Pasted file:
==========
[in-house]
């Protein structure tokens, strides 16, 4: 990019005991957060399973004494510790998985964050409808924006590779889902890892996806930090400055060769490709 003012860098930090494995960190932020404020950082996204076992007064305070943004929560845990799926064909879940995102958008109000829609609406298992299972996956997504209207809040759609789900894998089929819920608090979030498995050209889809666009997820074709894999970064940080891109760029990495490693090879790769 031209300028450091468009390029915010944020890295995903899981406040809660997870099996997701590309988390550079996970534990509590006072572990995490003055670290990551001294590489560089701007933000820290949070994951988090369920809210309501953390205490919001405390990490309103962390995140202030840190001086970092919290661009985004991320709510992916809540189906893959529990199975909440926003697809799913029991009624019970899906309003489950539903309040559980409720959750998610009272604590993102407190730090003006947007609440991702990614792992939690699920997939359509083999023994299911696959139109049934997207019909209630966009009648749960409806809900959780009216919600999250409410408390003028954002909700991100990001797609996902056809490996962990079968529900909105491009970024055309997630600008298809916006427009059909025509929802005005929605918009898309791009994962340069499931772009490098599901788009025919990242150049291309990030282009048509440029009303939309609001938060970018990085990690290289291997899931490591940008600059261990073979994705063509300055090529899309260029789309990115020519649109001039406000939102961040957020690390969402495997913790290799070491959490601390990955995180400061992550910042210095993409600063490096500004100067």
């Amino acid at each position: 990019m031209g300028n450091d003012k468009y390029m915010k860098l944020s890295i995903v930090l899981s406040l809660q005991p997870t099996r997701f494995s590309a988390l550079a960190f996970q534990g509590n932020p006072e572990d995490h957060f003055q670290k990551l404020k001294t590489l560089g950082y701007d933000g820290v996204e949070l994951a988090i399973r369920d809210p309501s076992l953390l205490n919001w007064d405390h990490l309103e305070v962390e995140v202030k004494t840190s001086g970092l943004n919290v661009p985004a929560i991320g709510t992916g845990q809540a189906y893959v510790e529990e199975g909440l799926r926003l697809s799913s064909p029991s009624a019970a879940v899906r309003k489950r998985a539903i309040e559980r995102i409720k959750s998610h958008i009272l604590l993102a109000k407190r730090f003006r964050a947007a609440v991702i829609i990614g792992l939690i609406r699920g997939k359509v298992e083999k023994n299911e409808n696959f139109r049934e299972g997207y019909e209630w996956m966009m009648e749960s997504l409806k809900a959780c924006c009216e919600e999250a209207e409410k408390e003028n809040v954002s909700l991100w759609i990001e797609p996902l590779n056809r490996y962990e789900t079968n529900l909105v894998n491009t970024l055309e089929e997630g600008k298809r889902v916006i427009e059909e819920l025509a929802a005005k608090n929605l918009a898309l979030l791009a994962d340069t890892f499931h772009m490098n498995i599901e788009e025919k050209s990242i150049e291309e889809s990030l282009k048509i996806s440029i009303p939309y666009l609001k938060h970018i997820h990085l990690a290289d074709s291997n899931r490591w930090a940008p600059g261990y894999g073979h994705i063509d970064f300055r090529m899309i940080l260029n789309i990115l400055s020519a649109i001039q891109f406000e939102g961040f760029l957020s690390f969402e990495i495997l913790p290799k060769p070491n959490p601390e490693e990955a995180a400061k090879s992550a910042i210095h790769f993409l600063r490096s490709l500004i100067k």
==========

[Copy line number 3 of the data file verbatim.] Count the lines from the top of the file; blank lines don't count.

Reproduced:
């Amino acid at each position: 990019m031209g300028n450091d003012k468009y390029m915010k860098l944020s890295i995903v930090l899981s406040l809660q005991p997870t099996r997701f494995s590309a988390l550079a960190f996970q534990g509590n932020p006072e572990d995490h957060f003055q670290k990551l404020k001294t590489l560089g950082y701007d933000g820290v996204e949070l994951a988090i399973r369920d809210p309501s076992l953390l205490n919001w007064d405390h990490l309103e305070v962390e995140v202030k004494t840190s001086g970092l943004n919290v661009p985004a929560i991320g709510t992916g845990q809540a189906y893959v510790e529990e199975g909440l799926r926003l697809s799913s064909p029991s009624a019970a879940v899906r309003k489950r998985a539903i309040e559980r995102i409720k959750s998610h958008i009272l604590l993102a109000k407190r730090f003006r964050a947007a609440v991702i829609i990614g792992l939690i609406r699920g997939k359509v298992e083999k023994n299911e409808n696959f139109r049934e299972g997207y019909e209630w996956m966009m009648e749960s997504l409806k809900a959780c924006c009216e919600e999250a209207e409410k408390e003028n809040v954002s909700l991100w759609i990001e797609p996902l590779n056809r490996y962990e789900t079968n529900l909105v894998n491009t970024l055309e089929e997630g600008k298809r889902v916006i427009e059909e819920l025509a929802a005005k608090n929605l918009a898309l979030l791009a994962d340069t890892f499931h772009m490098n498995i599901e788009e025919k050209s990242i150049e291309e889809s990030l282009k048509i996806s440029i009303p939309y666009l609001k938060h970018i997820h990085l990690a290289d074709s291997n899931r490591w930090a940008p600059g261990y894999g073979h994705i063509d970064f300055r090529m899309i940080l260029n789309i990115l400055s020519a649109i001039q891109f406000e939102g961040f760029l957020s690390f969402e990495i495997l913790p290799k060769p070491n959490p601390e490693e990955a995180a400061k090879s992550a910042i210095h790769f993409l600063r490096s490709l500004i100067k």